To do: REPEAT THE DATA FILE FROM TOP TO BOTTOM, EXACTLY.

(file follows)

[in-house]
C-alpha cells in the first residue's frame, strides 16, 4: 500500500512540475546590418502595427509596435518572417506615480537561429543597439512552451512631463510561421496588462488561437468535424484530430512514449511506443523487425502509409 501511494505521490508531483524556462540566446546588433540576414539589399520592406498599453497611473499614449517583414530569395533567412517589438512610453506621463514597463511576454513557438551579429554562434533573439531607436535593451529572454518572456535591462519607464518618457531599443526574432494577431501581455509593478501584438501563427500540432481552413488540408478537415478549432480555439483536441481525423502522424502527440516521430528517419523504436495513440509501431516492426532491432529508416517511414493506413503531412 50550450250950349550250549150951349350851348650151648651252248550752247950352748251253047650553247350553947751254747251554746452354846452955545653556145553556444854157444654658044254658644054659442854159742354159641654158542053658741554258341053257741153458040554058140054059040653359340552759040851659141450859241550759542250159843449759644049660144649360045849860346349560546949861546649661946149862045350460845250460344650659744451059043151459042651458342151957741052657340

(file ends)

[in-house]
C-alpha cells in the first residue's frame, strides 16, 4: 500500500512540475546590418502595427509596435518572417506615480537561429543597439512552451512631463510561421496588462488561437468535424484530430512514449511506443523487425502509409 501511494505521490508531483524556462540566446546588433540576414539589399520592406498599453497611473499614449517583414530569395533567412517589438512610453506621463514597463511576454513557438551579429554562434533573439531607436535593451529572454518572456535591462519607464518618457531599443526574432494577431501581455509593478501584438501563427500540432481552413488540408478537415478549432480555439483536441481525423502522424502527440516521430528517419523504436495513440509501431516492426532491432529508416517511414493506413503531412 50550450250950349550250549150951349350851348650151648651252248550752247950352748251253047650553247350553947751254747251554746452354846452955545653556145553556444854157444654658044254658644054659442854159742354159641654158542053658741554258341053257741153458040554058140054059040653359340552759040851659141450859241550759542250159843449759644049660144649360045849860346349560546949861546649661946149862045350460845250460344650659744451059043151459042651458342151957741052657340